NTT DoCoMo, Japan's largest cellphone system operator, best known worldwide for pioneering the wireless Internet in 1999 with its hugely successful i-mode system, looks to have another big winner on its hands. Having recast the cellular handset as an electronic wallet--in effect a prepaid wireless cash card--it's getting ready to make it a full-fledged wireless credit card.
DoCoMo is working with major travel and banking organizations to extend the reach of its e-wallet service. Meanwhile, its two main Japanese rivals, KDDI Corp. and Vodafone K.K., are introducing competing products. (All three companies are based in Tokyo.)
The critical element in DoCoMo's Osaifu-Keitai, or mobile wallet, is a wireless smart card chip, FeliCa (from the English word "felicity"), which was developed by Sony Corp. and Royal Philips Electronics for close proximity, low-data-rate transactions. The wallet phones can be used to make electronic purchases at stores or vending machines equipped with FeliCa readers; can act as boarding passes on certain domestic air flights; and can authorize entry through corporate security doors--all with a wave of the handset [see photo, " Wireless Shopping"].
Already, a year after DoCoMo introduced its first e-wallet, the company has shipped some 6 million of the handsets. "By the end of March 2006 we forecast DoCoMo will have shipped around 10 million mobile wallets," says Shohei Sakaguchi, executive director of DoCoMo's multimedia service department. "And by the end of 2006 we believe the figure will reach 15 million." In addition, he says, competing carriers could ship 5 million more handsets, for a total of some 20 million mobile wallets by the end of next year.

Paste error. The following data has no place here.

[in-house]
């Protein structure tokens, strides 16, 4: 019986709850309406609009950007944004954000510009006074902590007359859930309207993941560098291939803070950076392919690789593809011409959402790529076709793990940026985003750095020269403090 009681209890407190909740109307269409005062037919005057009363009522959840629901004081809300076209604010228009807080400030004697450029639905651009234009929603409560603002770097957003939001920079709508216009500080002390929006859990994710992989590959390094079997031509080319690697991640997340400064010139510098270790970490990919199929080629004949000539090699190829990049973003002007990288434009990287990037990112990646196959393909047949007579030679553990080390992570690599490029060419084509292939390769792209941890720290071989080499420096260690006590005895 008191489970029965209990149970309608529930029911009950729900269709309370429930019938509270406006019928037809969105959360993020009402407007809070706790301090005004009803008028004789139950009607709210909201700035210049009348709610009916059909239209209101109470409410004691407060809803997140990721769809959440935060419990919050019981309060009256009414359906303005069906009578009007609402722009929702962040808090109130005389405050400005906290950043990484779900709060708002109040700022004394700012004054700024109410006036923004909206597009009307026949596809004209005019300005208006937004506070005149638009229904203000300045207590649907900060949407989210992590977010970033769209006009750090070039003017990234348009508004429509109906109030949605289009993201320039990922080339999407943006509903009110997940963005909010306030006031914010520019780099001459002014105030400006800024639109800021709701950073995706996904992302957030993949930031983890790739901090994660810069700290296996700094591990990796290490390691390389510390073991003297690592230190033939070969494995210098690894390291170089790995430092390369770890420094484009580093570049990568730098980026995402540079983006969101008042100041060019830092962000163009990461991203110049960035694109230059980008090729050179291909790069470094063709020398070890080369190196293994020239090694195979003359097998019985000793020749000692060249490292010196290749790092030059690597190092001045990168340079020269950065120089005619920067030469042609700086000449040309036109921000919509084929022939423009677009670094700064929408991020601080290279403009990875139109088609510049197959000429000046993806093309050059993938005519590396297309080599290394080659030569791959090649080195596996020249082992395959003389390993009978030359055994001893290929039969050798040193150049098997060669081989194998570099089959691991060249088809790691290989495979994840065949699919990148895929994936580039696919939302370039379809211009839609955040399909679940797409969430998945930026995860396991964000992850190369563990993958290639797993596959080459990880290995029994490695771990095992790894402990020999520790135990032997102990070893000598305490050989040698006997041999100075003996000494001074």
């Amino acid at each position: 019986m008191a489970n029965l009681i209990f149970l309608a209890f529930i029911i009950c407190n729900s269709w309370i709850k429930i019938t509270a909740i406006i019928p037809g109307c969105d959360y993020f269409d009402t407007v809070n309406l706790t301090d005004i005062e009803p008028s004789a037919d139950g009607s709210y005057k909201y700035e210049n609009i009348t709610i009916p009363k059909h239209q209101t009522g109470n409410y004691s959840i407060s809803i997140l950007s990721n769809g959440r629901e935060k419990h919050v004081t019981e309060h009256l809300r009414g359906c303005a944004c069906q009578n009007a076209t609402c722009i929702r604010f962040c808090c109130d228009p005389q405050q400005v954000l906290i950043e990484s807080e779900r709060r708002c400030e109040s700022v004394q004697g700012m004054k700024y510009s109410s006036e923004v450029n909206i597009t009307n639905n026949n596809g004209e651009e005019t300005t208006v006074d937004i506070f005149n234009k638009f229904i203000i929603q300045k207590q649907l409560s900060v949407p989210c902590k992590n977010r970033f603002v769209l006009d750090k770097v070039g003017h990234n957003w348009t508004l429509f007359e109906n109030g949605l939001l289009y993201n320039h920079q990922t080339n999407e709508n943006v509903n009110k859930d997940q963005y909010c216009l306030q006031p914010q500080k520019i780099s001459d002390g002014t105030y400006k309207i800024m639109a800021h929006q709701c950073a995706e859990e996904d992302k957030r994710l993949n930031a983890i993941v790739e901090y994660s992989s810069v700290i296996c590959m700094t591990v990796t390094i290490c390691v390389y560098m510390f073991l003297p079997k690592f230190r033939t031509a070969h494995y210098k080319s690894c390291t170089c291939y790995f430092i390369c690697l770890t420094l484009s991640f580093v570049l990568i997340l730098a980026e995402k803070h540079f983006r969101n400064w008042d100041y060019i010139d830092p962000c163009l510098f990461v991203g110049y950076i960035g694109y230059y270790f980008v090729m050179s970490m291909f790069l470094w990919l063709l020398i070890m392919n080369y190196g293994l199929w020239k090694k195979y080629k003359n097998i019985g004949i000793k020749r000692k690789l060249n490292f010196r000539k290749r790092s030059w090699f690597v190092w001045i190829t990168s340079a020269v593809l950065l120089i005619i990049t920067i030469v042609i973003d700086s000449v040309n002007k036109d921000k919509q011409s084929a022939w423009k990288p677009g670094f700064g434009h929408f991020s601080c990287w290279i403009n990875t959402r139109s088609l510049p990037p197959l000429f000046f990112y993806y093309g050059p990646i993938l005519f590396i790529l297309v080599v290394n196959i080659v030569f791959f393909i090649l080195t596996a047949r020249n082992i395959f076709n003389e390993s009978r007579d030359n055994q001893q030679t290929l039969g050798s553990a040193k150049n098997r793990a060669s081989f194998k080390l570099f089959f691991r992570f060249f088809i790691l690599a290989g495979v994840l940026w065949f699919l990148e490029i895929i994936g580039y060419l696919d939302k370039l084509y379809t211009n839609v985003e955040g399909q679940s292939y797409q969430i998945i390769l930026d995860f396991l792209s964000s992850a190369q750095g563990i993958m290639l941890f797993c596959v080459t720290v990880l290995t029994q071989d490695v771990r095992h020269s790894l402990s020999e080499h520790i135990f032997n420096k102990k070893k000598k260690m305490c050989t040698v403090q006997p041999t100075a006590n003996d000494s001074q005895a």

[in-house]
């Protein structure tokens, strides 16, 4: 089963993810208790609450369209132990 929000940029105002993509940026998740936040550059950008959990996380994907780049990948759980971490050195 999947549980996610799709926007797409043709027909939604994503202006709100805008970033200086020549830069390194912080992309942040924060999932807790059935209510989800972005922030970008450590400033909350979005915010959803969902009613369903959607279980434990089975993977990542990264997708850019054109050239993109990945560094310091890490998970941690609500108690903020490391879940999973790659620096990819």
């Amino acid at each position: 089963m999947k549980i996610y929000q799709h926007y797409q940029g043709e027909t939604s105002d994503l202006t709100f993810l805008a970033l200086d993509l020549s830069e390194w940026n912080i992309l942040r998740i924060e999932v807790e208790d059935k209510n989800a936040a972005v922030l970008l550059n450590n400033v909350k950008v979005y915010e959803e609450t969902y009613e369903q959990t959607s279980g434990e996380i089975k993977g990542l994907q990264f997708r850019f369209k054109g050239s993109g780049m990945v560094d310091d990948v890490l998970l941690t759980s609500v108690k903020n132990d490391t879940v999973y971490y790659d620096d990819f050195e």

Sony's FeliCa chip originated as the active element in its contactless smart cards, introduced in 1995. They dominate the market for such devices in Japan and are widely used in Asia as commuter passes and for making e-purchases. As of June, Sony had distributed 82 million such chips, including 53 million in Japan, 16 million in Hong Kong, 10 million in Singapore, and 1.5 million in China.
In January 2004, Sony and DoCoMo formed a joint venture to adapt the chip for mobile phones. Besides supplying DoCoMo with the chip, the venture is also shipping mobile FeliCa integrated circuits to KDDI and Vodafone, which launched their own wallet phones in September and October, respectively.
Users with FeliCa phones who have registered for the e-wallet service can load money onto the phone's chip in two ways. They can feed cash directly into special machines found in convenience stores and other locations, or they can do it by phone, keying in a personal identification number and transferring cash from a credit-card account.